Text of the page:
HMV store
The original HMV store on London's Oxford Street was forced to close in 2019. AFP

British music retailer HMV returns to the iconic site of its former flagship store in central London on Friday, in a much-needed boost to the flagging fortunes of the capital's premier shopping street.

The re-opening of the historic shop comes as authorities fight back against a wave of so-called American candy stores which have plagued central London since the pandemic.

Steeped in musical history, the one-time HMV store at 363 Oxford Street was opened in 1921 by English composer Edward Elgar and later helped propel The Beatles to fame.

But in recent years, the capital's main shopping thoroughfare has struggled as big department stores such as Debenhams and House of Fraser shut.

"It feels like Times Square in New York, heavy on quantity but low on quality," unimpressed US tourist Brandy Fons, 51, told AFP.

Fons, a film publicist on a visit to London with her teenage daughter Sienna, said they had been struck by the amount of rubbish constantly needing to be cleared up.

"We've been to better, a lot better," she said, adding that she would love to see some local boutiques instead of just big international brands such as Disney.

After HMV Oxford Street closed in 2019, it was converted into one of the many unwanted sweet stores that popped up during the pandemic when only food shops were allowed to stay open.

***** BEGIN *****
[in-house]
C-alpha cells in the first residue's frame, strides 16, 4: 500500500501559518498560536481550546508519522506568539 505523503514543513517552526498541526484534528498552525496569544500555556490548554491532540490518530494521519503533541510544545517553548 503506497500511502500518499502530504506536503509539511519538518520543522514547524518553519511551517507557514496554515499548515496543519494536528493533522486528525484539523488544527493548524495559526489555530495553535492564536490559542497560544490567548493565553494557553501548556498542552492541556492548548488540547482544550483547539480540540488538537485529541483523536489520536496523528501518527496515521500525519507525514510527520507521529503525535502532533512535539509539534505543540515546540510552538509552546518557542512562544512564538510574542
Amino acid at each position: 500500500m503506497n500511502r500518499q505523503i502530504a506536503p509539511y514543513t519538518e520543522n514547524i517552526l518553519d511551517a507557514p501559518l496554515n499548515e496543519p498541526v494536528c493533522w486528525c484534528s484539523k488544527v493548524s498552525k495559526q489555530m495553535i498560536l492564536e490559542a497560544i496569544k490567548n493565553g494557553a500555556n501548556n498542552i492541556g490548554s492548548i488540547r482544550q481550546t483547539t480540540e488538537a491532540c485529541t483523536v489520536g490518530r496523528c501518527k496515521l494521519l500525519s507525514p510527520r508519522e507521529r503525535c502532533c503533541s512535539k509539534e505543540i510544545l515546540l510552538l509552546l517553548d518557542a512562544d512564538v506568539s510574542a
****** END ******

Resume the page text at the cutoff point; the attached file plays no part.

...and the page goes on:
Local authorities say that at its peak, there were 30 candy or souvenir shops on Oxford Street, traditionally home to big, prestigious retailers.

They also accuse them of questionable business practices and say they owe millions in unpaid business taxes.

Geoff Barraclough, of Westminster Council which administers the area, told AFP he believed the reopening of HMV was a turning point for Oxford Street.

"Its return... is testimony that the buzz is back on the nation's most-loved high street," he said, highlighting the much-anticipated opening next year of an IKEA store.

The new HMV, which will also feature a space for performances and signings, represented "exactly what we want Oxford Street to be all about -- an experience beyond traditional retail", Barraclough added.

The store front will also see the return of the company logo -- the image of a dog listening to its late master's voice coming from a gramophone. HMV stands for "His Master's Voice".

The Oxford Street flagship secured its place in musical history in 1962 when Brian Epstein cut a demo for The Beatles in the shop studio.

That led to the Fab Four signing with EMI, the record label that owned HMV until 1996.

But HMV fell into financial distress in 2019 as it struggled to compete with music streaming and the Oxford Street site was forced to close.

The company was eventually rescued by Canada's Sunrise Records for an undisclosed sum and has since experienced a renaissance under businessman Doug Putman, returning to profit last year.

The turnaround in its fortunes prompted the retailer to announce in April that it would be "back by popular demand on Oxford Street" in time for Christmas.

For some Londoners that cannot come soon enough.

London scaffolder Dave Jacobs, 60, said like many Britons he had fond memories of browsing and buying music in HMV.

The candy stores made the whole street look "trashy", he said, adding that he was "glad they're getting rid of them".

The HMV store was "just a part of London", he said.

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